I find it significant that Thretheway uses place in this way. Many of the portraits in this collection are displaced persons. Slaves that do not belong to the homes they inhabit or the jobs they are perform. They seem to carry a sense of belonging only to themselves because of this displacement. They have been forced to fade into the background to survive and so in a sense they have become part of the place they inhabit. This is more of a social commentary than it first appears. In some ways, this idea of belonging to self and contented abiding within seems a very zen-like thing. But when the reality of slavery is considered this becomes a much different perspective. The fact that the people in the pictures are regarded as owned objects is significant. When viewed this way, the expressions on the faces in this picture become a reminder not merely of displacement, but of ownership. Slaves were often listed on manifests along with other “owned” objects: houses, furniture, china, bales of hay, acres of land and heads of cattle. Family members “willed” slaves to other family members at death and often used slaves to settle debts and disputes among landowners, trading them as if they were mere objects. So in effect, the only place for these women to have any power or strength is to revert to something internal that cannot be taken away from them.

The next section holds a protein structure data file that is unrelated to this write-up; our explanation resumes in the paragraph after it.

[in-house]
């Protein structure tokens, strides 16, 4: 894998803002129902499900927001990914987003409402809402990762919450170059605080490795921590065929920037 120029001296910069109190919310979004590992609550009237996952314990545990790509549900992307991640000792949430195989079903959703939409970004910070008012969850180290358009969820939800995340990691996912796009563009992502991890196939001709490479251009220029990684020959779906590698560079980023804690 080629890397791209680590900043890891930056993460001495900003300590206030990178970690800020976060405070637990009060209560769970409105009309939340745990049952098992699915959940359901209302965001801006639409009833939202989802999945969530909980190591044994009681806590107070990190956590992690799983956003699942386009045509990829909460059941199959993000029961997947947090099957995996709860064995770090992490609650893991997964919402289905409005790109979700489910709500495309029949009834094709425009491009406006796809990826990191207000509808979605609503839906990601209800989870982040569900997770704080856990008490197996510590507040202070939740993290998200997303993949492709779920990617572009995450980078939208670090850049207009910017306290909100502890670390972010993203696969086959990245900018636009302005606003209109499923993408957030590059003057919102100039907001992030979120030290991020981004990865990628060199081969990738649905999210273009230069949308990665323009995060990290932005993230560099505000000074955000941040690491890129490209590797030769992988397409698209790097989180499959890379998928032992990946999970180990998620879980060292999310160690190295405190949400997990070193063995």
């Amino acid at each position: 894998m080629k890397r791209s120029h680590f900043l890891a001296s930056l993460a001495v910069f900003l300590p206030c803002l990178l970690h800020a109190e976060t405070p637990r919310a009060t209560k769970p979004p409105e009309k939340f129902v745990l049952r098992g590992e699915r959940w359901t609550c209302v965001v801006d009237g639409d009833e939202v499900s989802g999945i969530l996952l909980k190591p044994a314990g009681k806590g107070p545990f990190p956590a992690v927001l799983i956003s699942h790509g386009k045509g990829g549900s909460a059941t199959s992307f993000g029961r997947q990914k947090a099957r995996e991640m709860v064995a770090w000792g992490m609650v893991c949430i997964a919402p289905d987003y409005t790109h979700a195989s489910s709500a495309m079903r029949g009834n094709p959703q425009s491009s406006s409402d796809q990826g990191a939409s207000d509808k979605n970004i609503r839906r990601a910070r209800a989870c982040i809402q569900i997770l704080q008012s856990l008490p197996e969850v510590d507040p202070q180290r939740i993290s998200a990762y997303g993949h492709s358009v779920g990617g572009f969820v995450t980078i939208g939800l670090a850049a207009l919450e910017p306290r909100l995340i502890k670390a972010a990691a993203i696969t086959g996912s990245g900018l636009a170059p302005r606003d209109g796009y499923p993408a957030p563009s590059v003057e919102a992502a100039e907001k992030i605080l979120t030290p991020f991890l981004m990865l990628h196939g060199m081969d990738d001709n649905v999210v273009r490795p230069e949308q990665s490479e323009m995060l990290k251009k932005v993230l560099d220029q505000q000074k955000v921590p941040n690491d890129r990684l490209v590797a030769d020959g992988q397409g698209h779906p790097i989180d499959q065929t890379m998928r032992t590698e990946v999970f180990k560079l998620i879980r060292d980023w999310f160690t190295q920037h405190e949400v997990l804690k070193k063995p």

The differences in the way Di Piero and Tretheway use place enhances the characters and the settings in each of their collections. Di Piero’s poems are city poems. They have a beat and a strut, which narrates a type of separation from place so that it becomes something that enhances the poems as a separate character. Tretheway‘s characters don’t belong to the places they inhabit, so they carry these places inside themselves whereas Di Piero’s characters, imprisoned by their own actions, emotions and choices, pull out of the scenery around them like a 3-D image.